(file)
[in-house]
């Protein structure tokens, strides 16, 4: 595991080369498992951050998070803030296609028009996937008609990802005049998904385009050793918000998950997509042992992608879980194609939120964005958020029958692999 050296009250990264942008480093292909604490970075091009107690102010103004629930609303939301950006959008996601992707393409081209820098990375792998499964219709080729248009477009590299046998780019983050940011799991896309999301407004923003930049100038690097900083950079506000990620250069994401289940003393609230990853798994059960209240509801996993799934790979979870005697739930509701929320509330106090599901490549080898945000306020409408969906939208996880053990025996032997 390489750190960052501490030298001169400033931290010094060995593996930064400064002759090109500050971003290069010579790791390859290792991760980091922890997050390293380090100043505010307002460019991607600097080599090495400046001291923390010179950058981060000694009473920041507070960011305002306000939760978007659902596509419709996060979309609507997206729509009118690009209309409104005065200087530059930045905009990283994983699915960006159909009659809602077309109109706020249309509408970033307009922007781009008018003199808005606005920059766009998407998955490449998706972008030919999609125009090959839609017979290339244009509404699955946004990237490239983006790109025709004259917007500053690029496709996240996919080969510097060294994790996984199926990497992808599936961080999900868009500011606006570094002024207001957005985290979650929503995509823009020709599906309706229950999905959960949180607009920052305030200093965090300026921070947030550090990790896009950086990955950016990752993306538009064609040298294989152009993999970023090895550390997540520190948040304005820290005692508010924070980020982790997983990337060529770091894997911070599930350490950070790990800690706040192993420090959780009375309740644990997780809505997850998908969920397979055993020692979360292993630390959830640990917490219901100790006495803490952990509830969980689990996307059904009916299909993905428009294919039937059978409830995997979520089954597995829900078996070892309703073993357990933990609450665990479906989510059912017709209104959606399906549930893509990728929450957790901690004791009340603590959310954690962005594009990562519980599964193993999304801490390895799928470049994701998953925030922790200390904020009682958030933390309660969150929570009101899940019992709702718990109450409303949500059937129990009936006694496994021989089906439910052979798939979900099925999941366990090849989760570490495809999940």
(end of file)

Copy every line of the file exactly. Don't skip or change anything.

[in-house]
């Protein structure tokens, strides 16, 4: 595991080369498992951050998070803030296609028009996937008609990802005049998904385009050793918000998950997509042992992608879980194609939120964005958020029958692999 050296009250990264942008480093292909604490970075091009107690102010103004629930609303939301950006959008996601992707393409081209820098990375792998499964219709080729248009477009590299046998780019983050940011799991896309999301407004923003930049100038690097900083950079506000990620250069994401289940003393609230990853798994059960209240509801996993799934790979979870005697739930509701929320509330106090599901490549080898945000306020409408969906939208996880053990025996032997 390489750190960052501490030298001169400033931290010094060995593996930064400064002759090109500050971003290069010579790791390859290792991760980091922890997050390293380090100043505010307002460019991607600097080599090495400046001291923390010179950058981060000694009473920041507070960011305002306000939760978007659902596509419709996060979309609507997206729509009118690009209309409104005065200087530059930045905009990283994983699915960006159909009659809602077309109109706020249309509408970033307009922007781009008018003199808005606005920059766009998407998955490449998706972008030919999609125009090959839609017979290339244009509404699955946004990237490239983006790109025709004259917007500053690029496709996240996919080969510097060294994790996984199926990497992808599936961080999900868009500011606006570094002024207001957005985290979650929503995509823009020709599906309706229950999905959960949180607009920052305030200093965090300026921070947030550090990790896009950086990955950016990752993306538009064609040298294989152009993999970023090895550390997540520190948040304005820290005692508010924070980020982790997983990337060529770091894997911070599930350490950070790990800690706040192993420090959780009375309740644990997780809505997850998908969920397979055993020692979360292993630390959830640990917490219901100790006495803490952990509830969980689990996307059904009916299909993905428009294919039937059978409830995997979520089954597995829900078996070892309703073993357990933990609450665990479906989510059912017709209104959606399906549930893509990728929450957790901690004791009340603590959310954690962005594009990562519980599964193993999304801490390895799928470049994701998953925030922790200390904020009682958030933390309660969150929570009101899940019992709702718990109450409303949500059937129990009936006694496994021989089906439910052979798939979900099925999941366990090849989760570490495809999940």